Olmoti Crater is a collapsed volcano that lies in the Ngorongoro Conservation Area, a UNESCO World Heritage Site in Tanzania and in the Maasai language Olmoti means “Cooking Pot”. This magnificent caldera is a dormant volcano that last erupted over 10,000 years ago. The crater is about 3 km in diameter and reaches a depth of 200 meters, making it one of the largest and most breathtaking craters in the region.

Olmoti Crater, 13km north of the Lemala ascent-descent route, is worth visiting on your trip north into the highlands, albeit lacking the drama of Ngorongoro and Empakaai. It also serves as the starting point for a two-day hike to Empakaai. The crater floor of Olmoti is shallow, grassy, and traversed by the Munge River. It’s a one-hour return walk from where the 4WD track terminates on the crater’s eastern side to the rim. A short walk goes from here to the Munge Waterfall.
With its shallow grassy floor, marshy highland plateau, and stunning waterfall, Olmoti Crater offers visitors a unique experience of nature. In this article, we’ll take a closer look at what Olmoti Crater has to offer and how to make the most of your visit.

Olmoti Crater is one of the three large volcanic calderas located inside the Ngorongoro Conservation Area. It is the second highest in terms of altitude of the rim, and its crater floor serves as a water source for several streams and lakes inside the Ngorongoro Crater. The plateau also serves as an occasional feeding ground for Maasai cattle in the area, and there are two to three settlements located on it.

What to Do at Olmoti Crater?

The best way to explore Olmoti Crater is by driving to the foot of the crater and then hiking up to the top of the rim. The hike takes about one to two hours, depending on your level of fitness. Once you reach the top, you will be rewarded with a breathtaking view of one of the last undisturbed patches of nature.

There are also herds of cows that live on the plateau, and supposedly, there is a path that they can use to get down – the amazing Maasai cow. If you have enough energy, you can continue your hike to the beautiful waterfall located on the side of the caldera.

Please note that in most cases, you would need an armed ranger to walk up the crater and pay a walking fee as well as the entrance/conservation fee. You would also need to pay for a vehicle permit if using a private or rented vehicle. For more information on fees, please see the NCAA website.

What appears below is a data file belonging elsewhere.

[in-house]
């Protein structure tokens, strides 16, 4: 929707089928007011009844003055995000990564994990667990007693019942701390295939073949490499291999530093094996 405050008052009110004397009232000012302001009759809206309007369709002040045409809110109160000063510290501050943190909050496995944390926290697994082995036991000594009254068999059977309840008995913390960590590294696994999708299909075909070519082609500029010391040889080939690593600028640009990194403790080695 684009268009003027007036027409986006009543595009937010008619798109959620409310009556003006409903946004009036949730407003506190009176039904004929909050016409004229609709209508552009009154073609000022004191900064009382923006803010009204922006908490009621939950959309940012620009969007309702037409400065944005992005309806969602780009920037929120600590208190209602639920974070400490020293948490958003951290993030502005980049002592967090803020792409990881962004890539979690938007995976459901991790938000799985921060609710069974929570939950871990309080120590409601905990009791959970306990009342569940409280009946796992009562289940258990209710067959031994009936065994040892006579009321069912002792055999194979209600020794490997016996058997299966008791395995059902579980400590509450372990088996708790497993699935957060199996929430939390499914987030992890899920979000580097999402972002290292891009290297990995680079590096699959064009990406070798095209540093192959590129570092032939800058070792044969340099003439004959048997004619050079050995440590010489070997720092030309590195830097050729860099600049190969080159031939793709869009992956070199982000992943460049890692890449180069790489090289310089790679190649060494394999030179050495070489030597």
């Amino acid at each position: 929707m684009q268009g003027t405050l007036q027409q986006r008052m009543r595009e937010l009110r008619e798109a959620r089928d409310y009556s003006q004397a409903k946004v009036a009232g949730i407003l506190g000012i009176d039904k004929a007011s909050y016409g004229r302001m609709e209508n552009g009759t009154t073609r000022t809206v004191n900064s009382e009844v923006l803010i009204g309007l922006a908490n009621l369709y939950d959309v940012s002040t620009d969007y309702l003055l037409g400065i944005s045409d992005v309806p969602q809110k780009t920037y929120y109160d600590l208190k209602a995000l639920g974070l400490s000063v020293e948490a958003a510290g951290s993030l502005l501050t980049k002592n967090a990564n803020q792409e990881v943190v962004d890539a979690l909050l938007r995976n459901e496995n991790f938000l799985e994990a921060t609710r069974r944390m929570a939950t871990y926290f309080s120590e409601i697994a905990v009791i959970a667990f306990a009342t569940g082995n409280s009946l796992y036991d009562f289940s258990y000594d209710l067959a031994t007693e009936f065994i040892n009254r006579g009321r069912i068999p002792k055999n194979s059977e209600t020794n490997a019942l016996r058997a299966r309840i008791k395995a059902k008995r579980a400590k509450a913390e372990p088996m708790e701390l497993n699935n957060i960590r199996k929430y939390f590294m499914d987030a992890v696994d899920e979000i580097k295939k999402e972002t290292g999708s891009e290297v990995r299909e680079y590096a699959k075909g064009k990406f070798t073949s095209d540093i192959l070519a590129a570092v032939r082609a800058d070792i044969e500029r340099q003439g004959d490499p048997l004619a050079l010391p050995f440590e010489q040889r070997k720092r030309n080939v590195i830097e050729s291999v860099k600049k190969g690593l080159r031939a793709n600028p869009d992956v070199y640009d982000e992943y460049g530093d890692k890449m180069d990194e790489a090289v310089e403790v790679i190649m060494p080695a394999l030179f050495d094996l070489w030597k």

Best Time to Visit Olmoti Crater

You can visit Olmoti Crater any time of the year, but the drier season of July to December is usually best as the roads are more pliable during this time.

Location of Olmoti Crater

Olmoti Crater is located about 5km northeast of the Ngorongoro Crater or just a two-hour drive from the Loduare gate. There is a small Maasai village at its eastern base called Nainokanoka, which is where most hikes start. You can find more information on its location on the map below.

How to Get to Olmoti Crater

The main way to get to Olmoti Crater is by driving from the Loduare gate or other places in the conservation area. This can be in a private vehicle, a tour, and travel vehicle or a rental. It is also possible to get there using a walking safari.

Exploring Olmoti Crater: What to Expect

When you arrive at Olmoti Crater, you will be greeted by a vast expanse of wilderness that stretches as far as the eye can see. The drive to the foot of the crater is already a beautiful experience, and once you start your hike up the rim, you will see that the scenery just keeps getting better.

As you climb higher, you will see herds of Maasai cows grazing on the plateau. These cows are an integral part of the Maasai culture, and they are very important to the local economy.

The trek to the crater’s rim is a challenging hike that rewards you with spectacular views of the crater and the surrounding landscape. Along the way, you’ll have the opportunity to see the diverse flora and fauna that call the crater home, including rare species of birds, butterflies, and other wildlife.

Trekking to Olmoti Crater: What to Expect

The trek to Olmoti Crater is a strenuous hike that takes about 4-5 hours round trip. You’ll need to be in good physical condition and have appropriate hiking gear, including sturdy shoes, a hat, sunscreen, and plenty of water. The trek begins at the Nainokanoka Ranger Post and takes you through lush forests, open grasslands, and rocky terrain.

Olmoti Crater: A Birdwatcher’s Paradise

Olmoti Crater is home to a variety of rare and endangered bird species that are sure to delight birdwatchers. Some of the bird species that can be spotted at Olmoti Crater include the Lammergeier, the White-naped Raven, and the Schalow’s Turaco. These birds are attracted to the crater’s unique ecosystem, which features a mix of grasslands, forests, and wetlands.

Olmoti Crater: A Photographer’s Dream

If you’re a photography enthusiast, Olmoti Crater is a must-visit destination. The crater’s rugged terrain, dramatic landscapes, and stunning vistas offer endless opportunities for capturing breathtaking shots. Whether you’re an amateur or a professional photographer, Olmoti Crater is sure to provide you with some unforgettable photo opportunities.

Olmoti Crater: A Serene Getaway

Olmoti Crater is the perfect destination for travelers who are looking to escape the hustle and bustle of city life and reconnect with nature. The crater’s tranquil atmosphere, stunning views, and abundant wildlife make it an ideal location for camping, hiking, and exploring. Whether you’re traveling solo or with friends and family, Olmoti Crater is the perfect place to unwind and recharge.

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